Damp and Mould: What landlords need to know
With autumn well and truly underway, it is the time of year when I receive lots of enquires from landlords who manage their own rental properties, asking about Damp and Mould and how they should handle it.
At this time of year the threat of damp and mould in private rented property increases and therefore some landlords will have properties that will be affected by a damp or mould problems all through the autumn and winter. It is important therefore that you look after your tenant, your investment and understand your responsibilities as a landlord with regard to mould in a property;
One factor to take into consideration is the Homes (Fitness for Human Habitation) Bill which came into force on 20th March 2019, this amended the Landlord and Tenant Act 1985. This new bill takes the Human Health and Safety Rating System (HHSRS) as its main arbiter for assessing whether or not a home is fit for habitation. Damp and Mould is the first item on the HHSRS and therefore places more responsibilities on Landlords.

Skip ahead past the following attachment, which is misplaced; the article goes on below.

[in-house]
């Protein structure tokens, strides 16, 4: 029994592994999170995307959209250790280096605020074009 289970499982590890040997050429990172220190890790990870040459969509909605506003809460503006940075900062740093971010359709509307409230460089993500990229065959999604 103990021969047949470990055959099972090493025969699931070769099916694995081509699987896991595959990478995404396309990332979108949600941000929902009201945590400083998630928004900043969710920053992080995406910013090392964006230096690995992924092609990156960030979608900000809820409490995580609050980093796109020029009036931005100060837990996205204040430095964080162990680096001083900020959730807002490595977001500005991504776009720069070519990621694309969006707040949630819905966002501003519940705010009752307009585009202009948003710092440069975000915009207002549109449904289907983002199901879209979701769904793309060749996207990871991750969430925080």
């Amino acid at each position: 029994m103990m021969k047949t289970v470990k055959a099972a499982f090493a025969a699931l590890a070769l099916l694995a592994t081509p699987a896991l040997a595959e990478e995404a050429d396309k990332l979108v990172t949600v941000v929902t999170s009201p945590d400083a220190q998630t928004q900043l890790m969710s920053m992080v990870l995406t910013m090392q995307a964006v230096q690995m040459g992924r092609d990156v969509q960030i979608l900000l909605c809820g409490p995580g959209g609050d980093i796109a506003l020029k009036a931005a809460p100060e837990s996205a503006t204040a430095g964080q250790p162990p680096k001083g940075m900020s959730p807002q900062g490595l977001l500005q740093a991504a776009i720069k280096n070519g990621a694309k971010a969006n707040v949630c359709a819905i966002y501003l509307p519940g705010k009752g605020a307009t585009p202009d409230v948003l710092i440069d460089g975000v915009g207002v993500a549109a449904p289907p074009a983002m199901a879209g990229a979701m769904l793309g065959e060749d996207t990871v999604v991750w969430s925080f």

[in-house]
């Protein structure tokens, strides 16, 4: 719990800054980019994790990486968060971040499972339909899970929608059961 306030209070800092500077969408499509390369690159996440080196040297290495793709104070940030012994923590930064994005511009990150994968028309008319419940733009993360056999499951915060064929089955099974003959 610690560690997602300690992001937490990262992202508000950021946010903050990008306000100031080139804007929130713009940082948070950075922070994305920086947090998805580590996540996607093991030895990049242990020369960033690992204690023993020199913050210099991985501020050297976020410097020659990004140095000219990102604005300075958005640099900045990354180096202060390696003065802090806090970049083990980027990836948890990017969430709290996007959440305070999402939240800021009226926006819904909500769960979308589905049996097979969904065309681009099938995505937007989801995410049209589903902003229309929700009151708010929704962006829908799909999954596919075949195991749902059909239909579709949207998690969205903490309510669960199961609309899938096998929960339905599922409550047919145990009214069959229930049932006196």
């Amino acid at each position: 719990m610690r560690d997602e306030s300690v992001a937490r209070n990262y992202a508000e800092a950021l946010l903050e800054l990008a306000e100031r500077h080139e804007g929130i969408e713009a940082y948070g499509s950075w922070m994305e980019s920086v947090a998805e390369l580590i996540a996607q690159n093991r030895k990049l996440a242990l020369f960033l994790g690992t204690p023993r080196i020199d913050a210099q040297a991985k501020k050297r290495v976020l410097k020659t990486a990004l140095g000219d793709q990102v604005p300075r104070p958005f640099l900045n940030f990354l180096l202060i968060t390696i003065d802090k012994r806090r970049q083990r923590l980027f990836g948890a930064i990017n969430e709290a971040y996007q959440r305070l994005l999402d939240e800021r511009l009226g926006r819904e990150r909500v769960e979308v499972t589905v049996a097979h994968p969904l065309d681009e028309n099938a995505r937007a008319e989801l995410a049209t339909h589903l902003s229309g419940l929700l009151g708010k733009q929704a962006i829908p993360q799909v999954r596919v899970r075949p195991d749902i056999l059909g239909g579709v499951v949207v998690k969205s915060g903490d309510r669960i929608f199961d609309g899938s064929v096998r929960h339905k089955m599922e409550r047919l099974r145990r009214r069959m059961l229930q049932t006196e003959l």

Types of Damp: • Condensation - This appears on cold surfaces, usually windows, when excess moisture in the air comes into contact with them. Mould growth often occurs if it appears on cold interior walls. This can be worse in winter or depending on the property, but can also be a problem all year round. • Rising Damp - Rising damp is usually found in older properties where moisture in the ground is drawn up into the bricks or concrete.
• Penetrating Damp - This generally occurs when there is an internal leak within a property with water penetrating the walls or roof.
Whose responsibility is it to deal with damp and mould? This can be a difficult question to answer, and depends on the type of mould and the reason for it occuring. The structure and exterior of the property as well as the supply of water, gas, electricity, heating and hot water are the landlord’s responsibility to maintain. As rising and penetrating damp are caused by issues with the structure of the property or the water supply, the responsibility to resolve the issue would usually fall to the landlord.
It can be a little more difficult to pin point an exact cause for condensation damp and mould. Condensation, which leads to mould, is usually caused by poor ventilation in a room and this could be the result of tenants not opening windows, blocking air bricks, drying clothes inside, or not using extractor fans in bathrooms and kitchens.
However, landlords also need to ensure that the structure of the building has adequate ventilation and that the tenants are able to ventilate the property sufficiently. The cause of the problem may need some investigation, if simple ventilation is not sufficient to combat the mould problem.